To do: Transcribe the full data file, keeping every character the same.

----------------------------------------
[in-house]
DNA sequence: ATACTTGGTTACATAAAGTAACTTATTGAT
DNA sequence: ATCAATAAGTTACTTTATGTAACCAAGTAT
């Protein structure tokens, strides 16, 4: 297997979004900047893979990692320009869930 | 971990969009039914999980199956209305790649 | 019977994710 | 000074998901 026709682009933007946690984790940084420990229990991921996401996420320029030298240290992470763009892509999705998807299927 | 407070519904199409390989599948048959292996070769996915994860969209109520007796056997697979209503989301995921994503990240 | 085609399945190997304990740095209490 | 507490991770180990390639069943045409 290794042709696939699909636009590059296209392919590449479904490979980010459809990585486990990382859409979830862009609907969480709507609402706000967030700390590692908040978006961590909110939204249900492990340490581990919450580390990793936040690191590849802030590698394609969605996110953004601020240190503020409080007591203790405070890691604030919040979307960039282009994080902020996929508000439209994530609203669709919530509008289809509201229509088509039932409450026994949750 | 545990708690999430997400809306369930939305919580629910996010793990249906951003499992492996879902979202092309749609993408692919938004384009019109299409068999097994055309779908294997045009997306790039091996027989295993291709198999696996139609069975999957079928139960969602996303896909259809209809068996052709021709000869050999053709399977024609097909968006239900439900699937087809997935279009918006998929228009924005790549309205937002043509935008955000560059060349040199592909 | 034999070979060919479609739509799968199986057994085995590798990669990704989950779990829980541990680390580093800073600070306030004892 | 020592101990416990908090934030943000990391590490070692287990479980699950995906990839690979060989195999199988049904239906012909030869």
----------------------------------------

[in-house]
DNA sequence: ATACTTGGTTACATAAAGTAACTTATTGAT
DNA sequence: ATCAATAAGTTACTTTATGTAACCAAGTAT
């Protein structure tokens, strides 16, 4: 297997979004900047893979990692320009869930 | 971990969009039914999980199956209305790649 | 019977994710 | 000074998901 026709682009933007946690984790940084420990229990991921996401996420320029030298240290992470763009892509999705998807299927 | 407070519904199409390989599948048959292996070769996915994860969209109520007796056997697979209503989301995921994503990240 | 085609399945190997304990740095209490 | 507490991770180990390639069943045409 290794042709696939699909636009590059296209392919590449479904490979980010459809990585486990990382859409979830862009609907969480709507609402706000967030700390590692908040978006961590909110939204249900492990340490581990919450580390990793936040690191590849802030590698394609969605996110953004601020240190503020409080007591203790405070890691604030919040979307960039282009994080902020996929508000439209994530609203669709919530509008289809509201229509088509039932409450026994949750 | 545990708690999430997400809306369930939305919580629910996010793990249906951003499992492996879902979202092309749609993408692919938004384009019109299409068999097994055309779908294997045009997306790039091996027989295993291709198999696996139609069975999957079928139960969602996303896909259809209809068996052709021709000869050999053709399977024609097909968006239900439900699937087809997935279009918006998929228009924005790549309205937002043509935008955000560059060349040199592909 | 034999070979060919479609739509799968199986057994085995590798990669990704989950779990829980541990680390580093800073600070306030004892 | 020592101990416990908090934030943000990391590490070692287990479980699950995906990839690979060989195999199988049904239906012909030869």